Telco rivals slam govt intervention in Telstra price decision

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Telco rivals slam govt intervention in Telstra price decision

Call on Turnbull to drop submission to ACCC inquiry.

Five of Telstra's rivals have come out strongly against the Department of Communications' support for a hike in the regulated wholesale prices Telstra can charge access seekers for its copper network.

The Competitive Carriers Coalition, comprising telcos Vodafone, Macquarie Telecom, iiNet, Nextgen Networks and MyNetFone today took umbrage at a submission to the ACCC's enquiry on the issue written by Communications secretary Drew Clarke.

Clarke encouraged the competition watchdog to revisit its draft determination from last month, which would see wholesale prices slashed by 9.6 percent.

Telstra had pushed for a 7.2 percent rise in regulated wholesale prices to compensate for customers leaving its network and moving onto the NBN.

Clarke argued the ACCC's decision would have a negative impact on the telco sector and discourage migration to the NBN.

But the CCC took issue with the department's involvement in the debate and accused it of not respecting the independence of the ACCC.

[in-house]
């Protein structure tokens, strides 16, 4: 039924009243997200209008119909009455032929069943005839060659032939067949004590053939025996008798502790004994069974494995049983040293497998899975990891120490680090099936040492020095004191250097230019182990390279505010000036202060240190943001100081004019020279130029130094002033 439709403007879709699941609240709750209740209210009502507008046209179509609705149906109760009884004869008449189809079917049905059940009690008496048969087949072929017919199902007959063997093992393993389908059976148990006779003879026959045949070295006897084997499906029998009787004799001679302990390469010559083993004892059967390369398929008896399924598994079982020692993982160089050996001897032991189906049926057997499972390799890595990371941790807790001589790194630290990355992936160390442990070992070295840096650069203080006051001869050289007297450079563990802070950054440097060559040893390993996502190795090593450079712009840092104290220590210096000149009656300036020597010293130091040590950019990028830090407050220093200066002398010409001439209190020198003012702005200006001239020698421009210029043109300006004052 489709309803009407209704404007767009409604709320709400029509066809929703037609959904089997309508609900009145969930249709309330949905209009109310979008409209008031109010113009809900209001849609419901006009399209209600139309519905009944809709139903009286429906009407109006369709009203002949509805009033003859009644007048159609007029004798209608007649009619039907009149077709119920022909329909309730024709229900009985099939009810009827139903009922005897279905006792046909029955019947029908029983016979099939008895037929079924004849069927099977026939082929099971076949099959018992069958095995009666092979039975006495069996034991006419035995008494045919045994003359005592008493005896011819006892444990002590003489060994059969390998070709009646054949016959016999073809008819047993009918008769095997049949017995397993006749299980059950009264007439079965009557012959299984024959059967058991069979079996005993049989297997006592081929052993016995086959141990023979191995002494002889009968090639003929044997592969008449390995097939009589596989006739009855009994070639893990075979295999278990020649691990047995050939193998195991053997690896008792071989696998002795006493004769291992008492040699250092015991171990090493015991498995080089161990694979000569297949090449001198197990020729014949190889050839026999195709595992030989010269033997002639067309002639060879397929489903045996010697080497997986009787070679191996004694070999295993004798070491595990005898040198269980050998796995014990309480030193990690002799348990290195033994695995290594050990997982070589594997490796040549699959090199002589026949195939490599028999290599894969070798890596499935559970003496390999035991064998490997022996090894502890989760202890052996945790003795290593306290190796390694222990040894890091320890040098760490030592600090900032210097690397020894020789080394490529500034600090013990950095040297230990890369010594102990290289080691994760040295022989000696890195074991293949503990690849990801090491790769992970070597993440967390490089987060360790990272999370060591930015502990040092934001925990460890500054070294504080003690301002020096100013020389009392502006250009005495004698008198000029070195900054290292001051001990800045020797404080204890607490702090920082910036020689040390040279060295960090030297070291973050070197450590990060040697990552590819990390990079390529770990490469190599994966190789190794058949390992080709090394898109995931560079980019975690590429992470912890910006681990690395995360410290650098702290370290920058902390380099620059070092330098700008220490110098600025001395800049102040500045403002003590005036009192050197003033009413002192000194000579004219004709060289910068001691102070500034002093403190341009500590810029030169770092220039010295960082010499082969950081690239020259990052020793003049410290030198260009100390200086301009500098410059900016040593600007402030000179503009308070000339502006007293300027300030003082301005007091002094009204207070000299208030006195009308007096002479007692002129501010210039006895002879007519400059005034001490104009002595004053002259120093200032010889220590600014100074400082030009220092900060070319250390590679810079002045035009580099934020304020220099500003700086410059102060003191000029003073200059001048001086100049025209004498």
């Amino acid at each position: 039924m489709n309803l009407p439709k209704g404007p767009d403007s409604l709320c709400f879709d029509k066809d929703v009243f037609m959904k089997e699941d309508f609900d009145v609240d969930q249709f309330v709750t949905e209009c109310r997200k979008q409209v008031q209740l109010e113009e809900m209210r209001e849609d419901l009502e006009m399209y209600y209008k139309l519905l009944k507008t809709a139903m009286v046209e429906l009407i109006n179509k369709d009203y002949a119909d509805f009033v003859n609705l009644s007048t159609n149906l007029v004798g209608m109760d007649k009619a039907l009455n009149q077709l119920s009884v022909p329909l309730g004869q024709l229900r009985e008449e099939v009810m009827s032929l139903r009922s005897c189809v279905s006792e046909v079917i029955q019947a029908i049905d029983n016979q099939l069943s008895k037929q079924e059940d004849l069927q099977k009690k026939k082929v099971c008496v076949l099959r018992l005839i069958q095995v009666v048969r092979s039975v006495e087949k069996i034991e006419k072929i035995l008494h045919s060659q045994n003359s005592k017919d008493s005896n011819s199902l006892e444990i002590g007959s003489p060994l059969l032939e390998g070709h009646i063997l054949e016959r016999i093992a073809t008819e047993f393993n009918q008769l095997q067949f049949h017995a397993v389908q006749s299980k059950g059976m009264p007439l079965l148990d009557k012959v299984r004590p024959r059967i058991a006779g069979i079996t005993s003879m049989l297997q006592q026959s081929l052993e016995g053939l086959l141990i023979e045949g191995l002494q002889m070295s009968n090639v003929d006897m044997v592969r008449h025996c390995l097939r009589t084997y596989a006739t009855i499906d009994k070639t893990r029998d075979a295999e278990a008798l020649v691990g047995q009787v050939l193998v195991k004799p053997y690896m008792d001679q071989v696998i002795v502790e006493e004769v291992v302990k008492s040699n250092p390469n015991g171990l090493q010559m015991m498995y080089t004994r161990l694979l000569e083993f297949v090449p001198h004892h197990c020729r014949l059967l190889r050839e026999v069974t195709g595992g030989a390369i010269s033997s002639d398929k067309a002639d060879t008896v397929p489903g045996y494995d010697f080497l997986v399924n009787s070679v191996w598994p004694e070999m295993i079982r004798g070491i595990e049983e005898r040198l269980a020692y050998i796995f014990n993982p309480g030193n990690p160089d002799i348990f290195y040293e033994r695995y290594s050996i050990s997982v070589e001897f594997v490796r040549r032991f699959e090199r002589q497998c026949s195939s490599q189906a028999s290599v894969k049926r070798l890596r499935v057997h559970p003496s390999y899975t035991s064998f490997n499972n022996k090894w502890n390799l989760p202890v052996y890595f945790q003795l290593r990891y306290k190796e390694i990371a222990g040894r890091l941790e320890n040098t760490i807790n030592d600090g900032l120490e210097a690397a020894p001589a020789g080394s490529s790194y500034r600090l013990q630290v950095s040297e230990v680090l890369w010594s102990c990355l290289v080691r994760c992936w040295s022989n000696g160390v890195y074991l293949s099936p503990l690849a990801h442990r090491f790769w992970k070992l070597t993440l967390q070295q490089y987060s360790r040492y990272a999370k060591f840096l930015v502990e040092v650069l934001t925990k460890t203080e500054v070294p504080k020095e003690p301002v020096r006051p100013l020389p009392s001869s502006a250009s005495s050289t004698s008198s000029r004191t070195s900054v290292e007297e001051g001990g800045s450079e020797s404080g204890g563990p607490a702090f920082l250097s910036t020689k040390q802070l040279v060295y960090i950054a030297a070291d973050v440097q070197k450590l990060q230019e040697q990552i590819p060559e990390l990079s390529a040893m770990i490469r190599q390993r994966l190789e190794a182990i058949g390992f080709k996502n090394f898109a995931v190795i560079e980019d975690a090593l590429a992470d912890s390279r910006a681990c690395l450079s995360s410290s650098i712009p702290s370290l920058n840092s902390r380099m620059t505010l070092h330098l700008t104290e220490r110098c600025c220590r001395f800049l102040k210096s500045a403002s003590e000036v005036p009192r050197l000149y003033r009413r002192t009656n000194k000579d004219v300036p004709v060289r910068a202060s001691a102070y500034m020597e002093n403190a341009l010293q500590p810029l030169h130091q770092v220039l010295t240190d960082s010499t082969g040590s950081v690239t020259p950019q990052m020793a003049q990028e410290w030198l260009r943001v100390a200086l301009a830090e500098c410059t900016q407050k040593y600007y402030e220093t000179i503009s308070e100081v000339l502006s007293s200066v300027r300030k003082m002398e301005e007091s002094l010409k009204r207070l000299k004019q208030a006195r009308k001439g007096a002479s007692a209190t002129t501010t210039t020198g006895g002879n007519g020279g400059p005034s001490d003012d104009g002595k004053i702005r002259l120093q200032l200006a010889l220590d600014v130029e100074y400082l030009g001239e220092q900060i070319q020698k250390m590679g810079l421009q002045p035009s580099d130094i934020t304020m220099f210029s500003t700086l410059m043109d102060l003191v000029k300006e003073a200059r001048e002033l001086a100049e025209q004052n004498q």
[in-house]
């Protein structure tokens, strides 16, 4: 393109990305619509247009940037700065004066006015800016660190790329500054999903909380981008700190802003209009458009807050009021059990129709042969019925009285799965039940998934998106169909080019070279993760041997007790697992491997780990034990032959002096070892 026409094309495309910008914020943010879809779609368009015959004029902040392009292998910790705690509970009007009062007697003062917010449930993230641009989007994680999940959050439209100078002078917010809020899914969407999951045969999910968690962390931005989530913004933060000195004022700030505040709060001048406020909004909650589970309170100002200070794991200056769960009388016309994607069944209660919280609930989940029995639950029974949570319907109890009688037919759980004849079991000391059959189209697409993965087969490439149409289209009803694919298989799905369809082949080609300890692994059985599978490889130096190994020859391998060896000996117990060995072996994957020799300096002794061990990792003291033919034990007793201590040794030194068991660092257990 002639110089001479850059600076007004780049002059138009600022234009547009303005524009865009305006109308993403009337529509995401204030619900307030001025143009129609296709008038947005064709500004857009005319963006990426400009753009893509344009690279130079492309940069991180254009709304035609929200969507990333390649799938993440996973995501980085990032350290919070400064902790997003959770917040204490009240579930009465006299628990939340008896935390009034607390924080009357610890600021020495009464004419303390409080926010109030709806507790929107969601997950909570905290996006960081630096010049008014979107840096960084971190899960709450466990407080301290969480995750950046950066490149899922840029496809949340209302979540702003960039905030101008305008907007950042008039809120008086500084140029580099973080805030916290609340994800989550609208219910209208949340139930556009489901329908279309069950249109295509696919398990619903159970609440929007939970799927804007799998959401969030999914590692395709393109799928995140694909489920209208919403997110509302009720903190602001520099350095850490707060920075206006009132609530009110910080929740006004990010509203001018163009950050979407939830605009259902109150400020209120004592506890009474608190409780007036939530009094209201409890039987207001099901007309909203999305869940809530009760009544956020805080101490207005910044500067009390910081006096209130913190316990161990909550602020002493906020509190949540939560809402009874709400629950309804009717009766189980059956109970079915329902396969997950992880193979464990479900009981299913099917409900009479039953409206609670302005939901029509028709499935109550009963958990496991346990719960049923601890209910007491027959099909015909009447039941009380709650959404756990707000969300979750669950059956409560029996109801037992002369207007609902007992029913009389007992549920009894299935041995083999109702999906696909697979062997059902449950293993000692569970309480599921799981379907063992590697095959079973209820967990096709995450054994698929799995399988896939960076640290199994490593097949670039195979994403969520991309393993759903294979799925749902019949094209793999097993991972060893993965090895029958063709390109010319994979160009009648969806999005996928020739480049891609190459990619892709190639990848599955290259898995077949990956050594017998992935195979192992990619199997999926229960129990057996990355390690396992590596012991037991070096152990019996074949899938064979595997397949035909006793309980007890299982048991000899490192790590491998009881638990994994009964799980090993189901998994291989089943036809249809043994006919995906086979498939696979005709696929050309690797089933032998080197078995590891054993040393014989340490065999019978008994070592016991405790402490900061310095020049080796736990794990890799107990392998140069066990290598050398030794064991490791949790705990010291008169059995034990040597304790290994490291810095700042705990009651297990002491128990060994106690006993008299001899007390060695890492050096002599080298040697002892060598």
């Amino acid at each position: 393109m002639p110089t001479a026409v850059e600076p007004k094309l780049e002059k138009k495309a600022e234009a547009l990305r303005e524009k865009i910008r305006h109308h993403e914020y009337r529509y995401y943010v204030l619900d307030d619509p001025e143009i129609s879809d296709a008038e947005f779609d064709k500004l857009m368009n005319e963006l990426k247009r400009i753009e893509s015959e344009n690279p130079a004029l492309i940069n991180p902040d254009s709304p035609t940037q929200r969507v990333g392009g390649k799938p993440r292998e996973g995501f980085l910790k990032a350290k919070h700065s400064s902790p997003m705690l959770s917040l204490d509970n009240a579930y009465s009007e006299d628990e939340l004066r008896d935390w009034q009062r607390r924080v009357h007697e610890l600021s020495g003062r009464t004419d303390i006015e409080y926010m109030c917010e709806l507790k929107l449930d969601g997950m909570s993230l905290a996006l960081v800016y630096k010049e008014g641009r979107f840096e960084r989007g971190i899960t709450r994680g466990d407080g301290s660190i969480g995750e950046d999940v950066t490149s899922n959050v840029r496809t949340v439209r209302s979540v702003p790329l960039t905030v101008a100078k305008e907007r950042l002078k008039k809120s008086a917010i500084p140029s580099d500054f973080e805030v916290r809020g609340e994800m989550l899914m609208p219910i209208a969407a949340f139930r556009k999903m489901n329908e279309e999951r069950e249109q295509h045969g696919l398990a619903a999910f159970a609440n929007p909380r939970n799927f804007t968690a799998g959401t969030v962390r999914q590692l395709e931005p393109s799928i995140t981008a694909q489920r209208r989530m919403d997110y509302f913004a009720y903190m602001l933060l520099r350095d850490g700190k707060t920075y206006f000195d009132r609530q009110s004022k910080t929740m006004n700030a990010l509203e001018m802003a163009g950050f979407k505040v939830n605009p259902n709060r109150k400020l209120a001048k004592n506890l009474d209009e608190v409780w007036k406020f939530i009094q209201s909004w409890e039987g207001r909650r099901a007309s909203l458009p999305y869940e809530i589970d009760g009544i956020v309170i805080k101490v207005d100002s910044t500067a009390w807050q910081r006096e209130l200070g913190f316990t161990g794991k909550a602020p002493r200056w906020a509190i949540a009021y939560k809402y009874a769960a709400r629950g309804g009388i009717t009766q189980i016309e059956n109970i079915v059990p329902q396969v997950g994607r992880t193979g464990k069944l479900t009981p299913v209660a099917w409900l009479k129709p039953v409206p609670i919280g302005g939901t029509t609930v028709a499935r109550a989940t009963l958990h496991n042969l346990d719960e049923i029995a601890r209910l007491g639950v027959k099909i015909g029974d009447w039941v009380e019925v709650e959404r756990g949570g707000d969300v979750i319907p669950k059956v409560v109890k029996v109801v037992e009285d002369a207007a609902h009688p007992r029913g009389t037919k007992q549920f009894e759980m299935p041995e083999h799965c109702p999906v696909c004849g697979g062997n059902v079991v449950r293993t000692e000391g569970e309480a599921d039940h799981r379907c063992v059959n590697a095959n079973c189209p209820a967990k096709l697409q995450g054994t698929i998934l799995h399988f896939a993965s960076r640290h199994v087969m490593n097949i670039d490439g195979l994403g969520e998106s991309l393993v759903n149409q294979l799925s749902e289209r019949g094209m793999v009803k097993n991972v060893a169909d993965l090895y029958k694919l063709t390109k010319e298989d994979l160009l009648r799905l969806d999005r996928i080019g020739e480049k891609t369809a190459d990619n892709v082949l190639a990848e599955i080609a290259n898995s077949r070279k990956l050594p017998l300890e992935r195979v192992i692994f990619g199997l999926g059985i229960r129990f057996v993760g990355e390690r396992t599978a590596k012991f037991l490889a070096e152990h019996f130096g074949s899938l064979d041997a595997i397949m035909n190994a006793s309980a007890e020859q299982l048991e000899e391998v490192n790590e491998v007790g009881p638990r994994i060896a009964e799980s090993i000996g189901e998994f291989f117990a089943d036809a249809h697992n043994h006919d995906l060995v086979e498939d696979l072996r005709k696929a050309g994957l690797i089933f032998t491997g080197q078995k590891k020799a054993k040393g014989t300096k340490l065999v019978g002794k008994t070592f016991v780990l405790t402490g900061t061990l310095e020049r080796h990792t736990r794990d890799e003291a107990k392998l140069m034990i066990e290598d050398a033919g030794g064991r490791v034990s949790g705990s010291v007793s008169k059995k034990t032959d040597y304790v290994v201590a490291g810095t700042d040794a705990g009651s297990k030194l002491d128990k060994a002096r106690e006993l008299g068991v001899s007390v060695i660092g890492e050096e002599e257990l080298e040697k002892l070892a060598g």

"The Department of Communications' intervention in the ACCC's independent price determination process to advance the interests of Telstra is extraordinary, unwelcome, unwarranted and sets a dangerous precedent," the CCC wrote.

"Will this be followed by the Department of Finance telling the RBA it is wrong on interest rates? Or the Treasury telling APRA not to regulate the banks so harshly?" 

That the DOC should call for higher prices for ordinary consumers when Australia "has the national disgrace of the highest prices in the developed world, beggars belief", the telco coalition said.

The need for incumbent Telstra to be compensated for the NBN had been examined and rejected by a previous two-year independent ACCC inquiry, the rivals stated.

The CCC said Communications Minister Malcolm Turnbull must realise the submission "was a mistake" and demanded he instruct the department to withdraw it.

The ACCC is scheduled to publish its final decision in September.

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